A few minutes later, pulling two Gs in the break for runway 17L, the bag ruptured. Well, better on the floor than in my pocket, I thought. Sometimes student pilots would throw up before they could get their bag out, and when that happened the rule was you cleaned up your own mess. Crew chiefs knew the drill and kept wet and dry disposable shop rags handy. And that’s how we handled my urine spill. After I shut down the engines, Captain Gilchrist walked back to the squadron while I stayed to mop up the cockpit floor.

By the time I got back to the squadron, of course, my shame was pubic knowledge. Classmates had already begun to embellish the story. Not only had I peed, I’d sprayed the instrument panel and shorted out the radios, necessitating a comm-out emergency approach. I’d peed so much it was dribbling out the bottom of the airplane as we taxied in, and when I opened the canopy more came sloshing out. My humiliation was complete but short-lived. By the end of the week my classmates had quit ribbing me about it; a week later they seemed to have forgotten all about it. I should have known better.

Scan 10Going through old photos the other day I found a faded snapshot of Donna and me. We’re standing in the back yard of our quarters at Vance, dressed for graduation night.

Pilot training lasts a year, so this photo was taken nine months after the pee incident. I’d gone on to finish another three months of training in the T-37, followed by six months flying the T-38. My classmates and I had pinned on our wings that morning. That evening we’d find out what aircraft we’d be flying for the USAF, now that we were real pilots. I’d finished in the top ten percent of my class and was hoping for a fighter. Donna and I were excited, and it shows in the photo.

After the formal speeches and dinner, but before flying assignments were handed out, the smoking lamp was lit and the informal portion of our graduation evening began … a roast, with stories of memorable highlights from our year of training. Uh-oh, I thought, here it comes. And come it did. Not only had no one forgotten the time I peed in a bag, my classmates had written a poem about it, and the commander of the flying training wing read it out loud to laughter and applause as I took my turn at the grog bowl. I can’t remember it all, but it ended like this:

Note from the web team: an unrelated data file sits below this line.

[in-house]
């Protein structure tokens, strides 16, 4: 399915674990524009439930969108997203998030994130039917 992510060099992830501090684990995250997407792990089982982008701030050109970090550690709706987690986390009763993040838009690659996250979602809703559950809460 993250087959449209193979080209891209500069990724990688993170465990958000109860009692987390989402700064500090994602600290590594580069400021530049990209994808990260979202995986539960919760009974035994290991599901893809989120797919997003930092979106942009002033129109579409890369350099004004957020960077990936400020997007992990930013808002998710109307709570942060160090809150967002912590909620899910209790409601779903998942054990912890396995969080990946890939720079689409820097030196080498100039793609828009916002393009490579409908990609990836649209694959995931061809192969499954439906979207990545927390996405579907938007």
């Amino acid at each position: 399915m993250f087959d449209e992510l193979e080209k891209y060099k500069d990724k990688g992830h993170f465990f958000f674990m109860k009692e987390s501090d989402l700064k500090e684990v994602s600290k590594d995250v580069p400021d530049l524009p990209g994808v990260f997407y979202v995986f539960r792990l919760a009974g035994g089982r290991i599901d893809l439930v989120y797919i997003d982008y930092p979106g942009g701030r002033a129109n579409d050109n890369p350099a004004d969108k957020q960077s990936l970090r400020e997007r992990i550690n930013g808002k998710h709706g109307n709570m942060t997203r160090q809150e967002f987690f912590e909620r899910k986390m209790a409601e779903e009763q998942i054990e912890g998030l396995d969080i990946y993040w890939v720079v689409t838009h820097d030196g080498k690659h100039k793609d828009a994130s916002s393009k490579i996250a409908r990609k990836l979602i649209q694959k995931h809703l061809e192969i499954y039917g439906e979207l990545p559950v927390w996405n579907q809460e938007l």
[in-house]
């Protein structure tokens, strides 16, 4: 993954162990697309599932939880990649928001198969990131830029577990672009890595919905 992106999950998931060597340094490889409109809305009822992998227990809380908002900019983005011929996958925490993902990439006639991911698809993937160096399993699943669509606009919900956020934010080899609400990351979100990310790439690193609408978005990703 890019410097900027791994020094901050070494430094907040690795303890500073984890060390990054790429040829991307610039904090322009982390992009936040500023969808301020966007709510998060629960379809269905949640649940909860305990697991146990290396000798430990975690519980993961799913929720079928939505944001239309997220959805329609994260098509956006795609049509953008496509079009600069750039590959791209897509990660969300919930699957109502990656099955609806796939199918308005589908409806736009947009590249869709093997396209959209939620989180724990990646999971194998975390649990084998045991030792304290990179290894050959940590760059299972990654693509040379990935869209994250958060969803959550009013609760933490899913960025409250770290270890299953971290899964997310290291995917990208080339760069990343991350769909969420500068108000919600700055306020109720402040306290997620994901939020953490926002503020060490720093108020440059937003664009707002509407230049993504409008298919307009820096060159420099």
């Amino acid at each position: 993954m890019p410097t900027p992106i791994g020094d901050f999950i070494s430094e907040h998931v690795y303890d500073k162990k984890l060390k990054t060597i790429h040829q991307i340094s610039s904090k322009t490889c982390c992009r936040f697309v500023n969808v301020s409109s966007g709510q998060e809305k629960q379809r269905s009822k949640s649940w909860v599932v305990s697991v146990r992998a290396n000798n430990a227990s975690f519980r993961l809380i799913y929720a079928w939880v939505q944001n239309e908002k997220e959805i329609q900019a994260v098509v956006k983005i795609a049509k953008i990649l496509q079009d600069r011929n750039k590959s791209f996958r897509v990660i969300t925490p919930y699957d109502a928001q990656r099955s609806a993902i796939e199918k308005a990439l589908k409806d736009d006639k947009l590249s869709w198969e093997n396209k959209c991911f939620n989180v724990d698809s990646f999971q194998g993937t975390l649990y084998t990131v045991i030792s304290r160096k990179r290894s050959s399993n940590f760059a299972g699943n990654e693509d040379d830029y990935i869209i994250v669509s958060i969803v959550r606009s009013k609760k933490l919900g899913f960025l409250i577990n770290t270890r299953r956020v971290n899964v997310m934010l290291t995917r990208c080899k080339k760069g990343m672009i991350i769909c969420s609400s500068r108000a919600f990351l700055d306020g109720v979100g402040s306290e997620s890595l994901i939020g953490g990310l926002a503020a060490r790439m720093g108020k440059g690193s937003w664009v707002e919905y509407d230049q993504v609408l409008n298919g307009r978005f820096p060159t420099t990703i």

They stepped out to fly,
The weather was fine,
But the bag was only rated to one point nine
In the future, Lieutenant Woodford,
Don’t be a fool,
As part of your preflight,
Tie off your tool.

Some of my classmates had to re-live even more embarrassing moments that night, and the poem was so good I actually felt honored … which, no doubt, is why I remember it 44 years later.

Equally unforgettable, I didn’t get a fighter after all. The air war in Vietnam had ended several months previously and the USAF had more fighter pilots than it needed. As a result, there were only three fighter assignments for my class. The top three graduates, as per tradition, took dibs on them.

I was number four in our class of forty. The Air Force, in its wisdom, decided to make me a T-37 instructor pilot. I stepped into Captain Gilchrist’s shoes and Donna and I spent the next three years right where we already were, Vance AFB. We didn’t even have to change quarters! It turned out that assignment was the best break I ever could have had, because after three more years flying Tweets at Vance (and telling every new student to always carry a barf bag), I stepped into the premier fighter aircraft of all time, the F-15 Eagle, which I flew for the next twenty years.

My pee-sodden past, mercifully, didn’t follow me into fighters, for which I’m eternally thankful. I can only imagine what my tactical callsign would have been if it had … and as you can imagine, I never shared the story with my Hash House Harrier mates, because the name they’d have given me would’ve been even worse!

© 2019, Paul Woodford. All rights reserved.